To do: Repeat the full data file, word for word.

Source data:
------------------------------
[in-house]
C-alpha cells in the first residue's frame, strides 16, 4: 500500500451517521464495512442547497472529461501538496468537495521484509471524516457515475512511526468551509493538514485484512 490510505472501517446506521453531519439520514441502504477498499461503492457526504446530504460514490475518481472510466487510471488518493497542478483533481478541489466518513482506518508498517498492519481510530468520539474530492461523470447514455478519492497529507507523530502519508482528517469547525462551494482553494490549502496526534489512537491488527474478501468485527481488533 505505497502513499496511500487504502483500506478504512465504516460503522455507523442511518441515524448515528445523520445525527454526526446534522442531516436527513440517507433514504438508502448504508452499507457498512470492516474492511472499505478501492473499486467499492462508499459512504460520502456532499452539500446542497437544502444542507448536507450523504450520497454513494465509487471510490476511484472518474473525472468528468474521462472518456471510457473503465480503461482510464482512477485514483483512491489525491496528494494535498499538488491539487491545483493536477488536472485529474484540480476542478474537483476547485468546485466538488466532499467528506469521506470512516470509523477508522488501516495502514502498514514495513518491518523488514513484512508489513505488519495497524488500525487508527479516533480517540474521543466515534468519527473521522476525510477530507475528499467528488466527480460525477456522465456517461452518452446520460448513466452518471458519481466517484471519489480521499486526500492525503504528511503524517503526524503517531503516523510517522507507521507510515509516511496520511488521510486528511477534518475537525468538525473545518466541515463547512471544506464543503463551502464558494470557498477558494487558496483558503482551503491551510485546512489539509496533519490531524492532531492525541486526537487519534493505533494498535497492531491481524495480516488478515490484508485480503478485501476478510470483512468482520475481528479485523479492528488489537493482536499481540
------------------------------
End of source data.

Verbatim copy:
[in-house]
C-alpha cells in the first residue's frame, strides 16, 4: 500500500451517521464495512442547497472529461501538496468537495521484509471524516457515475512511526468551509493538514485484512 490510505472501517446506521453531519439520514441502504477498499461503492457526504446530504460514490475518481472510466487510471488518493497542478483533481478541489466518513482506518508498517498492519481510530468520539474530492461523470447514455478519492497529507507523530502519508482528517469547525462551494482553494490549502496526534489512537491488527474478501468485527481488533 505505497502513499496511500487504502483500506478504512465504516460503522455507523442511518441515524448515528445523520445525527454526526446534522442531516436527513440517507433514504438508502448504508452499507457498512470492516474492511472499505478501492473499486467499492462508499459512504460520502456532499452539500446542497437544502444542507448536507450523504450520497454513494465509487471510490476511484472518474473525472468528468474521462472518456471510457473503465480503461482510464482512477485514483483512491489525491496528494494535498499538488491539487491545483493536477488536472485529474484540480476542478474537483476547485468546485466538488466532499467528506469521506470512516470509523477508522488501516495502514502498514514495513518491518523488514513484512508489513505488519495497524488500525487508527479516533480517540474521543466515534468519527473521522476525510477530507475528499467528488466527480460525477456522465456517461452518452446520460448513466452518471458519481466517484471519489480521499486526500492525503504528511503524517503526524503517531503516523510517522507507521507510515509516511496520511488521510486528511477534518475537525468538525473545518466541515463547512471544506464543503463551502464558494470557498477558494487558496483558503482551503491551510485546512489539509496533519490531524492532531492525541486526537487519534493505533494498535497492531491481524495480516488478515490484508485480503478485501476478510470483512468482520475481528479485523479492528488489537493482536499481540